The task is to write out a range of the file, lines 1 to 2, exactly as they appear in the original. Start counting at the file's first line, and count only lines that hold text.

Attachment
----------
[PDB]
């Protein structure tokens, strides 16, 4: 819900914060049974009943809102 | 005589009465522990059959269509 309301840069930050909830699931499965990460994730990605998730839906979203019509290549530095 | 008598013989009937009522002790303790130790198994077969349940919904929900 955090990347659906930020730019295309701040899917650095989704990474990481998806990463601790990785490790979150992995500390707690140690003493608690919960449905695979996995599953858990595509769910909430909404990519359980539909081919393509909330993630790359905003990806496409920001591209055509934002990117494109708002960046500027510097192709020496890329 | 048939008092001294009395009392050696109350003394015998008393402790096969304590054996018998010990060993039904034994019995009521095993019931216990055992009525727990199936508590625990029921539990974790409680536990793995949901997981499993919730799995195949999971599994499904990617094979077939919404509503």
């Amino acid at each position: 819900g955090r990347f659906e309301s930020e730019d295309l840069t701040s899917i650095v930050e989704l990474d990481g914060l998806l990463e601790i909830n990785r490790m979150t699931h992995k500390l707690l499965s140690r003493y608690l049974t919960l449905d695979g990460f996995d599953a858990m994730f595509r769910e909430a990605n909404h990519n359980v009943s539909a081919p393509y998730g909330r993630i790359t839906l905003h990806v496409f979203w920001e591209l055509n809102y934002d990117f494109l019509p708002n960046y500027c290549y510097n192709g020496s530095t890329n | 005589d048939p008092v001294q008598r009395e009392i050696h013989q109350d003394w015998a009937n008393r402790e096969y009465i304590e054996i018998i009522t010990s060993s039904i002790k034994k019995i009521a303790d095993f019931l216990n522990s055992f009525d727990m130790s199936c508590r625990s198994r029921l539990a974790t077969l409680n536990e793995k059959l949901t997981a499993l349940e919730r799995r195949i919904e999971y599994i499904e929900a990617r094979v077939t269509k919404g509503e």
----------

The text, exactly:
[PDB]
């Protein structure tokens, strides 16, 4: 819900914060049974009943809102 | 005589009465522990059959269509 309301840069930050909830699931499965990460994730990605998730839906979203019509290549530095 | 008598013989009937009522002790303790130790198994077969349940919904929900 955090990347659906930020730019295309701040899917650095989704990474990481998806990463601790990785490790979150992995500390707690140690003493608690919960449905695979996995599953858990595509769910909430909404990519359980539909081919393509909330993630790359905003990806496409920001591209055509934002990117494109708002960046500027510097192709020496890329 | 048939008092001294009395009392050696109350003394015998008393402790096969304590054996018998010990060993039904034994019995009521095993019931216990055992009525727990199936508590625990029921539990974790409680536990793995949901997981499993919730799995195949999971599994499904990617094979077939919404509503």